3. I wonder if a suitable reward for doing a scaled version of Molten Core could be a “Majordomo’s blacksmithing secrets” item that teaches your character the patterns to make the plate and melee weapons that drop in that raid. Requiring dusts and mats that drop in that raid to actually make the items would encourage players to play them and gate the rate at which the items are created / set a value of the items. Completionists would want to do all the old raids to get all the patterns. People not interested in scaled MC could commission crafters to make them a set of MC gear with which to go into scaled BWD.

    The items could require:
    – Some BoP mats that only drop in scaled mode, to set a minimum time investment per item crafted (and therefore price).
    – Some auctionable mats that only drop in scaled mode, to help progressing players pay for the cost of raiding and allow guilds to pool resources.
    – An item that costs some gold from a vendor, to function as a gold sink.

    Maybe they could also make it so that any character that clears all level-scaled raid content at level 60 gets an item that instantly boosts them to 70. That would make leveling via raiding a valid leveling option.


  4. Following your posts on scaling, updated 5.3 notes show that they are implementing scaling for PVP…
    …scroll down to the section PvP In Patch 5.3.

    They’ve got the technology in place to scale. Now you just need to the notion of scaled dungeons/raids/etc in their minds.

    I had a slightly different approach to the scaling from you. I wouldn’t make everything available to everyone from the get-go. Make EVERYTHING have a max-level scaled version. That way new players leveling won’t be overwhelmed from the sheer number of dungeons/raid/scenarios/battlegrounds/arenas/etc. Plus max-level players that just want to roflstomp out the old raids solo, can. Yet folks can relive the glory days of all content as level appropriate.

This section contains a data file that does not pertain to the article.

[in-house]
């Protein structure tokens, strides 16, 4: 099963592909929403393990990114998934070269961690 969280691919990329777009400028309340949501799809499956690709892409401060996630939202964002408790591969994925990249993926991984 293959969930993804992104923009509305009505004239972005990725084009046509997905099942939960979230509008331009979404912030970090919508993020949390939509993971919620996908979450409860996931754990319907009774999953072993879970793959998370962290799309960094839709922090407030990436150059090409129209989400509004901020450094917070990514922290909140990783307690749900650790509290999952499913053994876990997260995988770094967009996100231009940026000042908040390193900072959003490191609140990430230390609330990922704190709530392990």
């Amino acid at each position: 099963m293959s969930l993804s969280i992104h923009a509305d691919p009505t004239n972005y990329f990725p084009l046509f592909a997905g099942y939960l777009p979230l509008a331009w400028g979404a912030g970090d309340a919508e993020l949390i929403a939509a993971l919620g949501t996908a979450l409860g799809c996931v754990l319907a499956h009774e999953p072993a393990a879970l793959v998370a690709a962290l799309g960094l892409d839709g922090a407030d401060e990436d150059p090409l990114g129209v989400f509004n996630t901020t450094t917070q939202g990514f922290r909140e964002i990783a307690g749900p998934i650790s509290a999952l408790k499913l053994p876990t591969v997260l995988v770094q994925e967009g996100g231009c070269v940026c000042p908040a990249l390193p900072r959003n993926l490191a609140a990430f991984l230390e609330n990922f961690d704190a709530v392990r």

5. Scaling. . . that’s what it would take. I’m a lvl 90 druid and I queue for Molten core. I’m stuck together with 20 ppl in their 60’s, 10 ppl in their 70’s, a few in their 80’s and some that are 90. My gear lvl scales back and the stats scale along with it. I have more tools in my toolbox than a lvl 63 druid that is running in the group with me, but I’m not carrying anybody. I pick up the pieces that I need for my weekly quest to get my valor/transmog piece/mount/pet/tabard/whatever and I go about my business.

    If I want to go solo MC @ 90, I fly over to Blackrock and walk in.

    The problem with low lvl instances and raids now is that you can NEVER find enough people at lvl to run the lvl 60, 70, 80 raids. Scaling would fix that issue. by opening it up to everyone that is at lvl or above without being too OP. If I’m 90 with iLVL 502, then my gear scales back to an upper echelon of stats. maybe I’m at Tier lvl stats while the lvl 60 that is with me in the group is actually getting xp AND gear that he can use. Maybe he’s in quest blues and greens. He still has to pull his weight or we don’t make it.

    I like the idea, myself. but I’m crazy, so . . .


  6. I, for one, love the idea of scaling precisely because it would foster exploration of the content that isn’t at the bleeding edge. I was always a bit saddened when I saw a dungeon go dark in my LFG list because I’d been out noodling around with quests and “outleveled” it. I’d still want the option to peg the setting at something I can try to solo because I’m wired that way, and sometimes it’s good to roflstomp something, but yes, I think scaling is a great way to keep past content relevant. (It’s also a cheap way to get more use out of existing assets from a business perspective.)


    • Imagine a fresh max-level appropriate molten core run.

      In fact, the ability to put all the old content into max-level LFD or LFR would be a blast.